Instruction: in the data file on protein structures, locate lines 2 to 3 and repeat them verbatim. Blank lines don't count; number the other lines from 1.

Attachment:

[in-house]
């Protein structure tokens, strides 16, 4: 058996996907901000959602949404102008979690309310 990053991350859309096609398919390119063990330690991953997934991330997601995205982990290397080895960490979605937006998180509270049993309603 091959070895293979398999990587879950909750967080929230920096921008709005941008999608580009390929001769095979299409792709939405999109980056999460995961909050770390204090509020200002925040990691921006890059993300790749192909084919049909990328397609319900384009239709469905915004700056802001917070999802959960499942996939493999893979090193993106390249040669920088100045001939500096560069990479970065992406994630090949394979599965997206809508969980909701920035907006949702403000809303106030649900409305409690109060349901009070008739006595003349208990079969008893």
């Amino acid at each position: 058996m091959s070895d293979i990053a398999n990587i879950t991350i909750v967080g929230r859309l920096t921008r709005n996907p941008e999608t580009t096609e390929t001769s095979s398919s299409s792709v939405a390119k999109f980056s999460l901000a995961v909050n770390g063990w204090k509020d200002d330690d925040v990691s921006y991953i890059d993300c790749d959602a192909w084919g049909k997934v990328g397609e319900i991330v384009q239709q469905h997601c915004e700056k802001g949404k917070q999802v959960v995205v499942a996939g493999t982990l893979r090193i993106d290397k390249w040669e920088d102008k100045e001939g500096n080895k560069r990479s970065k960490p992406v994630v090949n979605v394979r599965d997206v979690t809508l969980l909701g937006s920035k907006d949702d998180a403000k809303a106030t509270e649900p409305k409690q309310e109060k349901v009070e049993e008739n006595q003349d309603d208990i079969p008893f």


């Protein structure tokens, strides 16, 4: 058996996907901000959602949404102008979690309310 990053991350859309096609398919390119063990330690991953997934991330997601995205982990290397080895960490979605937006998180509270049993309603 091959070895293979398999990587879950909750967080929230920096921008709005941008999608580009390929001769095979299409792709939405999109980056999460995961909050770390204090509020200002925040990691921006890059993300790749192909084919049909990328397609319900384009239709469905915004700056802001917070999802959960499942996939493999893979090193993106390249040669920088100045001939500096560069990479970065992406994630090949394979599965997206809508969980909701920035907006949702403000809303106030649900409305409690109060349901009070008739006595003349208990079969008893």
């Amino acid at each position: 058996m091959s070895d293979i990053a398999n990587i879950t991350i909750v967080g929230r859309l920096t921008r709005n996907p941008e999608t580009t096609e390929t001769s095979s398919s299409s792709v939405a390119k999109f980056s999460l901000a995961v909050n770390g063990w204090k509020d200002d330690d925040v990691s921006y991953i890059d993300c790749d959602a192909w084919g049909k997934v990328g397609e319900i991330v384009q239709q469905h997601c915004e700056k802001g949404k917070q999802v959960v995205v499942a996939g493999t982990l893979r090193i993106d290397k390249w040669e920088d102008k100045e001939g500096n080895k560069r990479s970065k960490p992406v994630v090949n979605v394979r599965d997206v979690t809508l969980l909701g937006s920035k907006d949702d998180a403000k809303a106030t509270e649900p409305k409690q309310e109060k349901v009070e049993e008739n006595q003349d309603d208990i079969p008893f």